This week has been a week of commemoration about two events that changed the course of history for our country. 150 years ago President Lincoln took two minutes to build a new vision of unity for the United States. The depth and beauty of his words after the bloodiest of battles have inspired the country ever since, particularly during times of polarization and fragmentation that periodically afflict our political and cultural systems. And 50 years ago, the assassination of JFK raised stunning new questions about America’s strength and security. As we listened to those words of Walter Cronkite at 11 am Pacific Time (I was a ninth grader in California watching on a small black and white TV set up in our school’s auditorium), we cried about the human tragedy as well as about the country’s tragedy (“This just does not happen in a civilized country like the USA”).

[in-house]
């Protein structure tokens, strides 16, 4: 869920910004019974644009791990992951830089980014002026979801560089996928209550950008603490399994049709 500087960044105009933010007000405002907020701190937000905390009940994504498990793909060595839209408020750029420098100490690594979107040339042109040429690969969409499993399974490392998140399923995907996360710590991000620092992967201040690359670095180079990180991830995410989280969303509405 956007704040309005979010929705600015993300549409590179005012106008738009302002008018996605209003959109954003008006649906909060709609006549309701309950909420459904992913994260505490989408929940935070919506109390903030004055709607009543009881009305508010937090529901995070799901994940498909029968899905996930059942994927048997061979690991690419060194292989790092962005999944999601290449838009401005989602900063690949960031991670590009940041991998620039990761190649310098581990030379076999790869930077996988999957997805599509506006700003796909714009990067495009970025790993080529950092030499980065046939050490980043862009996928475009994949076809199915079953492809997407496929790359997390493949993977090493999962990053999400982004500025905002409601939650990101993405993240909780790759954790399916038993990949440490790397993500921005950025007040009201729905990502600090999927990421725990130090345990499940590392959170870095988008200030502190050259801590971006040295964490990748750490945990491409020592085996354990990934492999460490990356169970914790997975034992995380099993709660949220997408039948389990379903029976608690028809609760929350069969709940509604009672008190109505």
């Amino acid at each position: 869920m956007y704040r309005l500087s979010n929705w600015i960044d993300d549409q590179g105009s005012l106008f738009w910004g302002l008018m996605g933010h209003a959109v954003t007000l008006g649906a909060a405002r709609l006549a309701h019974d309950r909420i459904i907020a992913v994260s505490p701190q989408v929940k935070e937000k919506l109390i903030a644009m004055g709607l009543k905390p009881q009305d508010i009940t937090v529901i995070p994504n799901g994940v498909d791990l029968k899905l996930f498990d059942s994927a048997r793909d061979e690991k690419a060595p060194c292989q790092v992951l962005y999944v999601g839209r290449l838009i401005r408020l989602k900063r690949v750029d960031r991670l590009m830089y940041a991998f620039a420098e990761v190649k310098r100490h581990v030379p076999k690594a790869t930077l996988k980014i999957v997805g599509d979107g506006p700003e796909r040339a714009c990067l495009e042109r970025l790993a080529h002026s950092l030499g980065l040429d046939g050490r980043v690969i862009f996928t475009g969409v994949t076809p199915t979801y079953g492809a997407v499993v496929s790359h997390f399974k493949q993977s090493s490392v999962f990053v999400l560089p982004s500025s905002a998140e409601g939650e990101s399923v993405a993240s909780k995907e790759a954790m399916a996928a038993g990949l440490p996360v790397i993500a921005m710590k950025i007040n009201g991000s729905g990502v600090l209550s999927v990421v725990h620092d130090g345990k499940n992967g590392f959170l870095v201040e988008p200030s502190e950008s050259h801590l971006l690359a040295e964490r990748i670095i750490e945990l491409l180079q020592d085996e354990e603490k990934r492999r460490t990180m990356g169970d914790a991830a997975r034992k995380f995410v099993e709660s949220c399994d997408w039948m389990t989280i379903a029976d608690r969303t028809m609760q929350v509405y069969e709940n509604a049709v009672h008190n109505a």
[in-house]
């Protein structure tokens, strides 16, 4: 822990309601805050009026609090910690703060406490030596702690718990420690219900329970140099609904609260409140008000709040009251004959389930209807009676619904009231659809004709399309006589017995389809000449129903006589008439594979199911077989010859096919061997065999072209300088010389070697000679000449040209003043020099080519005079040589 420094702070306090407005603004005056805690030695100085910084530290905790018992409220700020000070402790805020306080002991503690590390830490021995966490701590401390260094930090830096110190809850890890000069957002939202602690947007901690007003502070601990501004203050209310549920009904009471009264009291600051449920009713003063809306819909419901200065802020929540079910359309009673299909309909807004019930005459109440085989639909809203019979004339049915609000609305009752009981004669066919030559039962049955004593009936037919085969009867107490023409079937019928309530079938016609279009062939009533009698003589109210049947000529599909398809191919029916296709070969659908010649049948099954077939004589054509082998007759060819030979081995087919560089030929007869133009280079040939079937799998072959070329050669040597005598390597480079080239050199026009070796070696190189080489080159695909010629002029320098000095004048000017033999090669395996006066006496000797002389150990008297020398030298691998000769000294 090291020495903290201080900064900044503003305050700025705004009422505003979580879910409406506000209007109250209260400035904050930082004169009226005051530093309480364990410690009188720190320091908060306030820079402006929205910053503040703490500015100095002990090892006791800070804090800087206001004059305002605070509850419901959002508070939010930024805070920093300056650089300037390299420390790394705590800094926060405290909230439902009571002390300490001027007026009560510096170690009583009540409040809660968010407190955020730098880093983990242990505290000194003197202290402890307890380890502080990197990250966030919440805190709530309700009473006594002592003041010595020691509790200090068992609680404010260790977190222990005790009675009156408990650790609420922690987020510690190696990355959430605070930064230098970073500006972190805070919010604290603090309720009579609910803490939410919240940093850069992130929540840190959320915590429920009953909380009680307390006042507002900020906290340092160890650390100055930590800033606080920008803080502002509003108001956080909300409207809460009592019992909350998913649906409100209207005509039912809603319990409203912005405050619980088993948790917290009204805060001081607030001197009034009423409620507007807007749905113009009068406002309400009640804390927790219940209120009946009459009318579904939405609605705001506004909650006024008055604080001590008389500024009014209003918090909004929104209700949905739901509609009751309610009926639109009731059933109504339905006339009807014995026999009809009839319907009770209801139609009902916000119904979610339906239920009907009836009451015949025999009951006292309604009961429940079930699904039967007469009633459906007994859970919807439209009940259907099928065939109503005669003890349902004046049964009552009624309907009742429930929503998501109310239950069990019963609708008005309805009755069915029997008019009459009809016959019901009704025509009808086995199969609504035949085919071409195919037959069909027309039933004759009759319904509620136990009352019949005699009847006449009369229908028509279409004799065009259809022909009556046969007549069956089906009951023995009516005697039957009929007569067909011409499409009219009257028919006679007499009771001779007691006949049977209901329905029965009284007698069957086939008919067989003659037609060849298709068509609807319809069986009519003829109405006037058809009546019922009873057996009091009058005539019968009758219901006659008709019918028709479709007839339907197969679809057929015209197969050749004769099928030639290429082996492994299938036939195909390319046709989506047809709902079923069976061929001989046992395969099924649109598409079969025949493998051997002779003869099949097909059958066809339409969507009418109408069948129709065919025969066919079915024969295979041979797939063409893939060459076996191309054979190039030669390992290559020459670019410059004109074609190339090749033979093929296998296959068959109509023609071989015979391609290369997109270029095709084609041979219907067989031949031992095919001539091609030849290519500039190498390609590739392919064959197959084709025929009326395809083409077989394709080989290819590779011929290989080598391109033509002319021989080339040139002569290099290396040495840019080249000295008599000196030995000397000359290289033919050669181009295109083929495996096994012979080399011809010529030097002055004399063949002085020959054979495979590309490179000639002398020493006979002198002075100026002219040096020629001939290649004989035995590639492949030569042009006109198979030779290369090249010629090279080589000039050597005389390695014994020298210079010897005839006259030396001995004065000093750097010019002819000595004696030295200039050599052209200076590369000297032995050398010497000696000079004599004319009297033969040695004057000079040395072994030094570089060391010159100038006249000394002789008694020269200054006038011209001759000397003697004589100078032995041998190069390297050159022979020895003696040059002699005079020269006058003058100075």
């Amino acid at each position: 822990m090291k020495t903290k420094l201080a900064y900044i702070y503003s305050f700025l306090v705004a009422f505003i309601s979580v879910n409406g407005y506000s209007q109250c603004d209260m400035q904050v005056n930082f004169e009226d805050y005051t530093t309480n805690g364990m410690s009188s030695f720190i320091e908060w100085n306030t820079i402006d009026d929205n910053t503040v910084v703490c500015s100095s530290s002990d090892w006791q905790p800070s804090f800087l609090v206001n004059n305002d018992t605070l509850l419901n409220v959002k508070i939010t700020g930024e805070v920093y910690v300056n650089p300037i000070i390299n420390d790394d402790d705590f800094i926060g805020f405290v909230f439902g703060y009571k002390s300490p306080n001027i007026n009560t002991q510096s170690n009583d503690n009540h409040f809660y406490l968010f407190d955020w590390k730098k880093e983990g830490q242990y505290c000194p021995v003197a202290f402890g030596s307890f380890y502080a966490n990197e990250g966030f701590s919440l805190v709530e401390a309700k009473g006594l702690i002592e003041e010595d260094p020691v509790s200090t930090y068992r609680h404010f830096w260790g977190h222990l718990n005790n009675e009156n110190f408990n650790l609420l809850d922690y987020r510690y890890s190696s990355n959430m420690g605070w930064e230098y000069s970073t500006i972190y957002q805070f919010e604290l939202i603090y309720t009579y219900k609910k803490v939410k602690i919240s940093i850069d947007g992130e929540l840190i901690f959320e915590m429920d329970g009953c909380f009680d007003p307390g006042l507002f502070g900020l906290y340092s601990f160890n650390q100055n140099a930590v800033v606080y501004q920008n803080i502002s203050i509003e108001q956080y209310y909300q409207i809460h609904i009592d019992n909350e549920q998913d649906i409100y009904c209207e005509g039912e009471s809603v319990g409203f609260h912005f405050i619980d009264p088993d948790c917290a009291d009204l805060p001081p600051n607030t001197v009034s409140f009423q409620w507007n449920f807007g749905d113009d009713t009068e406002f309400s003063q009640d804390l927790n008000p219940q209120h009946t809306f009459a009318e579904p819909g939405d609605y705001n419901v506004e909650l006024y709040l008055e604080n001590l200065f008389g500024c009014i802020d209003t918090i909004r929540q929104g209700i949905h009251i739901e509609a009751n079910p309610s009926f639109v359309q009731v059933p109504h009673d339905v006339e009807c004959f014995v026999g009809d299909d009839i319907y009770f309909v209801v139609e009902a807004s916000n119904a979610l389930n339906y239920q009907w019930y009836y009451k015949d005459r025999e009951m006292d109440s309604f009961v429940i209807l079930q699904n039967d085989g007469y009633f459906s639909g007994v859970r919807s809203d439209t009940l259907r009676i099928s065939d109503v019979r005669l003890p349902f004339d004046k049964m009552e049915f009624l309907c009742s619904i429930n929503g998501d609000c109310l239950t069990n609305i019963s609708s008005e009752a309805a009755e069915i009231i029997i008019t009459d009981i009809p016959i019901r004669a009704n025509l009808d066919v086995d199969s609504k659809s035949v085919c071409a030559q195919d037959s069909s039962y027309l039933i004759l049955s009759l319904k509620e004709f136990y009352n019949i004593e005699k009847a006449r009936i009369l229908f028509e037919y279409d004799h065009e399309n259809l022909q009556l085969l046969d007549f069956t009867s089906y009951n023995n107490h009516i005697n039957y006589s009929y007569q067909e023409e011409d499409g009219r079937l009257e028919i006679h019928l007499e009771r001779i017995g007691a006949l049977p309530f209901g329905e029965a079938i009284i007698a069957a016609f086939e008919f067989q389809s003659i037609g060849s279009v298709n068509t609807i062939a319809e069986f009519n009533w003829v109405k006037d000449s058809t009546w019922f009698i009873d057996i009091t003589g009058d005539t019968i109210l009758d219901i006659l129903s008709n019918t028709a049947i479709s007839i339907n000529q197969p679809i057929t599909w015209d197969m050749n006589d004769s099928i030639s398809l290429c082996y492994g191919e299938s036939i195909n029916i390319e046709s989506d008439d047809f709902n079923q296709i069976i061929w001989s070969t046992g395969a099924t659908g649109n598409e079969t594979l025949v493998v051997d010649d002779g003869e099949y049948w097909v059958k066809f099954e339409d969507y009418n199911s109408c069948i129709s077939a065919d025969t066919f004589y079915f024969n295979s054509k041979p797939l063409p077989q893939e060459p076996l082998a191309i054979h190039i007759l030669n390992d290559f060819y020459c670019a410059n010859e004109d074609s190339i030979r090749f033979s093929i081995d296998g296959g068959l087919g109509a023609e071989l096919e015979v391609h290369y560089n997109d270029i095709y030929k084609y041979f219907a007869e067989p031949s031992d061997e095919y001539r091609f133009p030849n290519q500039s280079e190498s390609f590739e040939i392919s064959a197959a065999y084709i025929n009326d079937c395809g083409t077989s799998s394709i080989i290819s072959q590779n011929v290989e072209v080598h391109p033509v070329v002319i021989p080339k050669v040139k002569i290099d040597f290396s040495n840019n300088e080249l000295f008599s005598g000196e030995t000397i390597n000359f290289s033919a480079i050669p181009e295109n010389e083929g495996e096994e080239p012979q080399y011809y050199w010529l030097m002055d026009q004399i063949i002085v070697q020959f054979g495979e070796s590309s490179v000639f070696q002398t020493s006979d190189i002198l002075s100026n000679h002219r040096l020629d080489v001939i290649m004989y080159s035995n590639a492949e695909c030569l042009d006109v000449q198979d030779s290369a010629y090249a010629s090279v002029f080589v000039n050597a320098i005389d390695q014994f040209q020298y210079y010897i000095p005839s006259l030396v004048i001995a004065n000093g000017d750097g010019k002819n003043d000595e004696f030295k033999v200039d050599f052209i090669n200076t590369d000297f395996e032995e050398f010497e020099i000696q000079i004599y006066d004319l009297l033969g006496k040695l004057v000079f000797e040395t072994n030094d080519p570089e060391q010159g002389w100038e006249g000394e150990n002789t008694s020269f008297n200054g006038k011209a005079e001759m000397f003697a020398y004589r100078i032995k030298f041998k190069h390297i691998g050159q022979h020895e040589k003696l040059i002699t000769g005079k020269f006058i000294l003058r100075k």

In a sense 150 years ag0 our country started to regain the innocence of its founding ideals and 100 years later we lost a piece of that innocence through shocking tragedy. We are a better country for commemorating both this week and trying to make sense of what it means to be an American.